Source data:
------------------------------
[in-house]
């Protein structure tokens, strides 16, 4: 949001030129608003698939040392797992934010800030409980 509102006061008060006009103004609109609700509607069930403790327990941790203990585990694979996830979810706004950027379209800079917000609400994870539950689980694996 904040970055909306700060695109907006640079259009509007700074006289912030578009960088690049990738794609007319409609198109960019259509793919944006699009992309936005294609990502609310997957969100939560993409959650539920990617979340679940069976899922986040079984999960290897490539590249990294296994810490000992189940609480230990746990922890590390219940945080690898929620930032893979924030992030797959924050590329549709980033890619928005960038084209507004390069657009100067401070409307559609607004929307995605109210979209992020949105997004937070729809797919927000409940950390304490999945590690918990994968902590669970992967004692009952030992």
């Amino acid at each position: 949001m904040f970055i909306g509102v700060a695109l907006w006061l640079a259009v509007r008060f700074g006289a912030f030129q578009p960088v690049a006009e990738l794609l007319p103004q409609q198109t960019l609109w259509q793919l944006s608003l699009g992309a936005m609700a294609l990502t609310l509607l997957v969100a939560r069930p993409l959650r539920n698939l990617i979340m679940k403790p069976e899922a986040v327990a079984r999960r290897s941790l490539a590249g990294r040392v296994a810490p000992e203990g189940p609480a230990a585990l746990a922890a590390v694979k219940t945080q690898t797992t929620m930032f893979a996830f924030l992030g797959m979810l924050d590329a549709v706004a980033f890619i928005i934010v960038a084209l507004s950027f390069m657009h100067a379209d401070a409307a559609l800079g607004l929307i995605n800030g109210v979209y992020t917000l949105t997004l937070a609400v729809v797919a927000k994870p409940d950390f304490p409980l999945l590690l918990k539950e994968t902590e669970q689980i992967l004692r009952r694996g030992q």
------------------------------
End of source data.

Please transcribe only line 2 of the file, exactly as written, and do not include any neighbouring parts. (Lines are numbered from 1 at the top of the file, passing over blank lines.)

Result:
């Protein structure tokens, strides 16, 4: 949001030129608003698939040392797992934010800030409980 509102006061008060006009103004609109609700509607069930403790327990941790203990585990694979996830979810706004950027379209800079917000609400994870539950689980694996 904040970055909306700060695109907006640079259009509007700074006289912030578009960088690049990738794609007319409609198109960019259509793919944006699009992309936005294609990502609310997957969100939560993409959650539920990617979340679940069976899922986040079984999960290897490539590249990294296994810490000992189940609480230990746990922890590390219940945080690898929620930032893979924030992030797959924050590329549709980033890619928005960038084209507004390069657009100067401070409307559609607004929307995605109210979209992020949105997004937070729809797919927000409940950390304490999945590690918990994968902590669970992967004692009952030992």